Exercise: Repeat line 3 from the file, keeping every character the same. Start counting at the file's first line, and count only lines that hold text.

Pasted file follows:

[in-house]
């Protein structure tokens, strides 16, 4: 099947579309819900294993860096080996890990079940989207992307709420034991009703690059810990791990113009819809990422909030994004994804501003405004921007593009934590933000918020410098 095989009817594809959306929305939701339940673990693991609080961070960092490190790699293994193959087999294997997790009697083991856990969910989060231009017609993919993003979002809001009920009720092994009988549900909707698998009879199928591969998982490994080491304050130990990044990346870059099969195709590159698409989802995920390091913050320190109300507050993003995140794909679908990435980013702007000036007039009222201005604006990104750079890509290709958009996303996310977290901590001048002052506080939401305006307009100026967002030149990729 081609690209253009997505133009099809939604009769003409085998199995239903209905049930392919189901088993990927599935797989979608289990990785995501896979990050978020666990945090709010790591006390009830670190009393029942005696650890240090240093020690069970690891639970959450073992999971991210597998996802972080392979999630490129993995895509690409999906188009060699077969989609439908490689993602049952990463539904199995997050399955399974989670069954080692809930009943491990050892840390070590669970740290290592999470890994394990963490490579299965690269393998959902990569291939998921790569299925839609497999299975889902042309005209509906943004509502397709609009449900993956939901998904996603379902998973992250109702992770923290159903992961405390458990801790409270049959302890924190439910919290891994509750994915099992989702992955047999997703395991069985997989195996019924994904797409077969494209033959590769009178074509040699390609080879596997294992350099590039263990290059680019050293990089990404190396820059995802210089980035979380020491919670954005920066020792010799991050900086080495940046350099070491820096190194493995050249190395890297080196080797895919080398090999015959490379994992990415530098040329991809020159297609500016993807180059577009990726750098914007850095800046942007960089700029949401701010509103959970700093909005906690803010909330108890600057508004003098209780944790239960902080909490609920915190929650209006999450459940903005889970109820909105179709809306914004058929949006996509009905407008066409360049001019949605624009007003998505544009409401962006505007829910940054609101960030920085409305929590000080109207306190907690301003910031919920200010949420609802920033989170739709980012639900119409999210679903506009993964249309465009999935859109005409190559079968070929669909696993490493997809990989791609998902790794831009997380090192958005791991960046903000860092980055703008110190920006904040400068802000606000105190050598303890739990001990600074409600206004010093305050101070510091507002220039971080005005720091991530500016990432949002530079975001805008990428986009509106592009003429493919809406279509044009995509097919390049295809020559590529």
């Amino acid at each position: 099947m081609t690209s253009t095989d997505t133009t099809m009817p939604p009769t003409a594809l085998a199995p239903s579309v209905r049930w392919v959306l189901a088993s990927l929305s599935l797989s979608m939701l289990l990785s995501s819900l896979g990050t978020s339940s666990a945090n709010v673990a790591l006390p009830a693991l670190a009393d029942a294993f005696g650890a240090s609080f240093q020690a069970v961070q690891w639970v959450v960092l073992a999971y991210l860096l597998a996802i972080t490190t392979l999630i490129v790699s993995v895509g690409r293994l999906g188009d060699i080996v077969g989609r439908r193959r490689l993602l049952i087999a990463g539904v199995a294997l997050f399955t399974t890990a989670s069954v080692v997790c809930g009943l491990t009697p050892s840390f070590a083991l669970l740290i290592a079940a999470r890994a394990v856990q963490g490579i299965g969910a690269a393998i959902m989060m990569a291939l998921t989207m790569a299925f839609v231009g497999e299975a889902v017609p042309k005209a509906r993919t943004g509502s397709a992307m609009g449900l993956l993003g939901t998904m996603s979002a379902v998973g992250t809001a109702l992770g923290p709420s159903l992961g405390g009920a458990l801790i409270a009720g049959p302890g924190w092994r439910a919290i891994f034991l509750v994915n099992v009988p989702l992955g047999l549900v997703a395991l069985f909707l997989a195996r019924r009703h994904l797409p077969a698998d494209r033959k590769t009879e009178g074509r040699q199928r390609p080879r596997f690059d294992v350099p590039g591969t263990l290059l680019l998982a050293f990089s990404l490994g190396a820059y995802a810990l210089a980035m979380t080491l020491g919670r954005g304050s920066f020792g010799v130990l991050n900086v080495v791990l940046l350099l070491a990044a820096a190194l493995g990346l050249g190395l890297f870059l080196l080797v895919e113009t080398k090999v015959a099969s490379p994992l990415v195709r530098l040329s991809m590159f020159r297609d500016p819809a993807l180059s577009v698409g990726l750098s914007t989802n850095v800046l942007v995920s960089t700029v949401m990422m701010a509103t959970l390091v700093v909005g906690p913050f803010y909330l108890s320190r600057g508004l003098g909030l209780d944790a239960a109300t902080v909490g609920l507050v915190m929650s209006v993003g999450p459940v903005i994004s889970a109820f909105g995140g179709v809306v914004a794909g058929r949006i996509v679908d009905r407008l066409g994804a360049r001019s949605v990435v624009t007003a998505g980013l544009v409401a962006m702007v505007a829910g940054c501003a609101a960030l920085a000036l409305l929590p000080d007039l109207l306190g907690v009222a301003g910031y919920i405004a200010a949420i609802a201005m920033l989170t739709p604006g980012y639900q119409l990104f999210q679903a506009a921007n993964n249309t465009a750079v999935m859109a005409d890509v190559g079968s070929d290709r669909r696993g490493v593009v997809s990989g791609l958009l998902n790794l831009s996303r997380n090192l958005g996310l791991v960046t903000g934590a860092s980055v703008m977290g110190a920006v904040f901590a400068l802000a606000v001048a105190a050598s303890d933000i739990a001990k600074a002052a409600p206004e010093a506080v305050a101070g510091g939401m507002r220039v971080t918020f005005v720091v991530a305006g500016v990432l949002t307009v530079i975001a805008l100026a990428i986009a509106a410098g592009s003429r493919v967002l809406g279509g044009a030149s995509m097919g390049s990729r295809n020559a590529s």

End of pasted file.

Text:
């Amino acid at each position: 099947m081609t690209s253009t095989d997505t133009t099809m009817p939604p009769t003409a594809l085998a199995p239903s579309v209905r049930w392919v959306l189901a088993s990927l929305s599935l797989s979608m939701l289990l990785s995501s819900l896979g990050t978020s339940s666990a945090n709010v673990a790591l006390p009830a693991l670190a009393d029942a294993f005696g650890a240090s609080f240093q020690a069970v961070q690891w639970v959450v960092l073992a999971y991210l860096l597998a996802i972080t490190t392979l999630i490129v790699s993995v895509g690409r293994l999906g188009d060699i080996v077969g989609r439908r193959r490689l993602l049952i087999a990463g539904v199995a294997l997050f399955t399974t890990a989670s069954v080692v997790c809930g009943l491990t009697p050892s840390f070590a083991l669970l740290i290592a079940a999470r890994a394990v856990q963490g490579i299965g969910a690269a393998i959902m989060m990569a291939l998921t989207m790569a299925f839609v231009g497999e299975a889902v017609p042309k005209a509906r993919t943004g509502s397709a992307m609009g449900l993956l993003g939901t998904m996603s979002a379902v998973g992250t809001a109702l992770g923290p709420s159903l992961g405390g009920a458990l801790i409270a009720g049959p302890g924190w092994r439910a919290i891994f034991l509750v994915n099992v009988p989702l992955g047999l549900v997703a395991l069985f909707l997989a195996r019924r009703h994904l797409p077969a698998d494209r033959k590769t009879e009178g074509r040699q199928r390609p080879r596997f690059d294992v350099p590039g591969t263990l290059l680019l998982a050293f990089s990404l490994g190396a820059y995802a810990l210089a980035m979380t080491l020491g919670r954005g304050s920066f020792g010799v130990l991050n900086v080495v791990l940046l350099l070491a990044a820096a190194l493995g990346l050249g190395l890297f870059l080196l080797v895919e113009t080398k090999v015959a099969s490379p994992l990415v195709r530098l040329s991809m590159f020159r297609d500016p819809a993807l180059s577009v698409g990726l750098s914007t989802n850095v800046l942007v995920s960089t700029v949401m990422m701010a509103t959970l390091v700093v909005g906690p913050f803010y909330l108890s320190r600057g508004l003098g909030l209780d944790a239960a109300t902080v909490g609920l507050v915190m929650s209006v993003g999450p459940v903005i994004s889970a109820f909105g995140g179709v809306v914004a794909g058929r949006i996509v679908d009905r407008l066409g994804a360049r001019s949605v990435v624009t007003a998505g980013l544009v409401a962006m702007v505007a829910g940054c501003a609101a960030l920085a000036l409305l929590p000080d007039l109207l306190g907690v009222a301003g910031y919920i405004a200010a949420i609802a201005m920033l989170t739709p604006g980012y639900q119409l990104f999210q679903a506009a921007n993964n249309t465009a750079v999935m859109a005409d890509v190559g079968s070929d290709r669909r696993g490493v593009v997809s990989g791609l958009l998902n790794l831009s996303r997380n090192l958005g996310l791991v960046t903000g934590a860092s980055v703008m977290g110190a920006v904040f901590a400068l802000a606000v001048a105190a050598s303890d933000i739990a001990k600074a002052a409600p206004e010093a506080v305050a101070g510091g939401m507002r220039v971080t918020f005005v720091v991530a305006g500016v990432l949002t307009v530079i975001a805008l100026a990428i986009a509106a410098g592009s003429r493919v967002l809406g279509g044009a030149s995509m097919g390049s990729r295809n020559a590529s």